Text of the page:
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By Mike Kuchar, X&O Labs Co-Founder/Senior Research Manager

Once again, the C.O.O.L. Clinic played host to some of the most innovative minds in OL. So, I wanted to provide what I felt were the most important nuggets of these presentations.

By Mike Kuchar
Co-Founder/Senior Research Manager
X&O Labs
Twitter: @MikeKKuchar



Once again, Cincinnati played host to some of the top coaches across the country when over 350 offensive line coaches poured into the Millennium Hotel Downtown to expound upon the finer components of football—leverage, footwork and hand placement. While many times our off-season editorial schedule prevents me from attending most clinics, this one is always a must attend annually. And as this was my eighth COOL clinic, it may have been the best. Normally, the speaker lineup features a packed run down from both the collegiate and professional ranks, this time around there were some nuances.  An entire crew from NFL Films was following the clinic’s host (and former Cleveland Brown offensive line coach) Bob Wylie as he continues his reality television show career stemming from the success of HBO’s Hard Knocks.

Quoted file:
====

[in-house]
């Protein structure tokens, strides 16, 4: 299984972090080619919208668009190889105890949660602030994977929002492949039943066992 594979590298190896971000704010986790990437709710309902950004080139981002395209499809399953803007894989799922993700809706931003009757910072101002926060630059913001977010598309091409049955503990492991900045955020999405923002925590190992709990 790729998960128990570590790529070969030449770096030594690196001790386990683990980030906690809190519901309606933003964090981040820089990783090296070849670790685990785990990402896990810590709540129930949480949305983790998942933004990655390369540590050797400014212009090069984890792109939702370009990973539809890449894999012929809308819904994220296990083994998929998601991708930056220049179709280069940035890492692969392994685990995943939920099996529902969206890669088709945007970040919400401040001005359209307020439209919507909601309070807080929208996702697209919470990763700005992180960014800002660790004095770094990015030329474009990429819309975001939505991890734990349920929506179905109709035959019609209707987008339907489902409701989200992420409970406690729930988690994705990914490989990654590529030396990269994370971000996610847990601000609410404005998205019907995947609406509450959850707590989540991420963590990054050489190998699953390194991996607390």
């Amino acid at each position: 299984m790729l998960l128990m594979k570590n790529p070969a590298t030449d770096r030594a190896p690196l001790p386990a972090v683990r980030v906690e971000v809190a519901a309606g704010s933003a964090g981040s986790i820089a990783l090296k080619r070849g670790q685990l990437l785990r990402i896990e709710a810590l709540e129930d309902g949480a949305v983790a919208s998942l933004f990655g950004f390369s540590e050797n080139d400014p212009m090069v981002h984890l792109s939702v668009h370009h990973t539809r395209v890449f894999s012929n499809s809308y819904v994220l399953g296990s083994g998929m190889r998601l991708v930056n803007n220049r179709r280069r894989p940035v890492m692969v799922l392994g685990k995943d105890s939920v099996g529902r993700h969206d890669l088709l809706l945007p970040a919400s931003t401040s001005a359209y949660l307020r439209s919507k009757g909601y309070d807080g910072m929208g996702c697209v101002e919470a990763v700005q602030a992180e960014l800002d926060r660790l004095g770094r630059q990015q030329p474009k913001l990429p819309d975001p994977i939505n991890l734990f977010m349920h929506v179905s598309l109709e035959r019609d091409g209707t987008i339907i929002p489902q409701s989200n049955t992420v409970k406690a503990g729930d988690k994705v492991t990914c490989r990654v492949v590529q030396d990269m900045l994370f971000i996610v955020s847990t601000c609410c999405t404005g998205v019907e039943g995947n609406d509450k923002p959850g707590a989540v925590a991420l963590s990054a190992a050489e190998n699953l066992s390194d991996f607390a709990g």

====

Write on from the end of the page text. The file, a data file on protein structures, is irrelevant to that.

It also featured a first-time player presentation as Browns offensive line members Joel Bitonio, JC Tretter and Austin Corbett converged on educating the clinic base on the nuances of the inside and outside zone schemes. I was able to stay through the entire presentation list (save for Coach Butch Barry of the University of Miami), so I wanted to provide what I felt were the most important nuggets of these presentations. We segmented our research into one key trend coaches should expect to see this fall in the common areas of offensive line play.


Redefining Leverage

This is usually my favorite part of the clinic, where coaches like longtime NFL offensive line coach Paul Alexander tell us that he truly grasped the meaning of leverage while studying a glass bird antique in his mother-in-law’s home. (Don’t ask, long story).